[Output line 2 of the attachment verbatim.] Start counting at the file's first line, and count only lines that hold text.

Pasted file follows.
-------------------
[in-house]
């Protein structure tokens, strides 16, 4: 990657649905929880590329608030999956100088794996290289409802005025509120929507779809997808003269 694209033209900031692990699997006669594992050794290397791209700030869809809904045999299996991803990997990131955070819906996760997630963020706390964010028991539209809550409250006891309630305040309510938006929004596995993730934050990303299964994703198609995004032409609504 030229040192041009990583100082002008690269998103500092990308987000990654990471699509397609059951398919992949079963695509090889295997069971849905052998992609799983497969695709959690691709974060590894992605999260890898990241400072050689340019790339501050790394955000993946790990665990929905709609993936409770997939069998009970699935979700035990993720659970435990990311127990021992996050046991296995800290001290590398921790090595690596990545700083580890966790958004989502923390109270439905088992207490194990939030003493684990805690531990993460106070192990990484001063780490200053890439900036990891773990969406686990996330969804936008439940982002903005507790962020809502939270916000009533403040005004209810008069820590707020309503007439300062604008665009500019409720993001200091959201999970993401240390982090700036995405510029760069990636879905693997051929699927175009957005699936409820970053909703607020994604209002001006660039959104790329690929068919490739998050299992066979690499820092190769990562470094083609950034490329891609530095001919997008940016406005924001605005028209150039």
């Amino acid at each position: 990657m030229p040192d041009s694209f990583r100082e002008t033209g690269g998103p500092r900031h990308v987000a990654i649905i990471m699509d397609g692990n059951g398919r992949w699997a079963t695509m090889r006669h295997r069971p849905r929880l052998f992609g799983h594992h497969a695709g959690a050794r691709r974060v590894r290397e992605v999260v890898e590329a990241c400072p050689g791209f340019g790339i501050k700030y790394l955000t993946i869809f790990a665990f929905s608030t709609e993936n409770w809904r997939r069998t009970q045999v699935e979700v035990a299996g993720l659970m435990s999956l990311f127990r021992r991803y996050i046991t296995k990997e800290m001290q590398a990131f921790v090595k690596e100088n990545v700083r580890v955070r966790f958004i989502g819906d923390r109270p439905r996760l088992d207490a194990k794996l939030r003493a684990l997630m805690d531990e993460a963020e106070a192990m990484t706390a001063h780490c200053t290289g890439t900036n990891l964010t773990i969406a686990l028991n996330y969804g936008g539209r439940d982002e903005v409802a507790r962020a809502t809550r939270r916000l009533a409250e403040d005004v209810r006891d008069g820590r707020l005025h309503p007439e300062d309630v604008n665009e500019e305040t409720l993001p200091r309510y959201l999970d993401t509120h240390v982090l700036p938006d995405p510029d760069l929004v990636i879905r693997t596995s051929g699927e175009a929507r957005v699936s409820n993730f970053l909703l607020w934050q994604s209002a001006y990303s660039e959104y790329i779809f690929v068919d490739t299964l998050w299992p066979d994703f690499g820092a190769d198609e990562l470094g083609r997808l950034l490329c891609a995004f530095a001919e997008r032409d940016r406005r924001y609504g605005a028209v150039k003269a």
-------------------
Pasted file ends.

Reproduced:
């Protein structure tokens, strides 16, 4: 990657649905929880590329608030999956100088794996290289409802005025509120929507779809997808003269 694209033209900031692990699997006669594992050794290397791209700030869809809904045999299996991803990997990131955070819906996760997630963020706390964010028991539209809550409250006891309630305040309510938006929004596995993730934050990303299964994703198609995004032409609504 030229040192041009990583100082002008690269998103500092990308987000990654990471699509397609059951398919992949079963695509090889295997069971849905052998992609799983497969695709959690691709974060590894992605999260890898990241400072050689340019790339501050790394955000993946790990665990929905709609993936409770997939069998009970699935979700035990993720659970435990990311127990021992996050046991296995800290001290590398921790090595690596990545700083580890966790958004989502923390109270439905088992207490194990939030003493684990805690531990993460106070192990990484001063780490200053890439900036990891773990969406686990996330969804936008439940982002903005507790962020809502939270916000009533403040005004209810008069820590707020309503007439300062604008665009500019409720993001200091959201999970993401240390982090700036995405510029760069990636879905693997051929699927175009957005699936409820970053909703607020994604209002001006660039959104790329690929068919490739998050299992066979690499820092190769990562470094083609950034490329891609530095001919997008940016406005924001605005028209150039």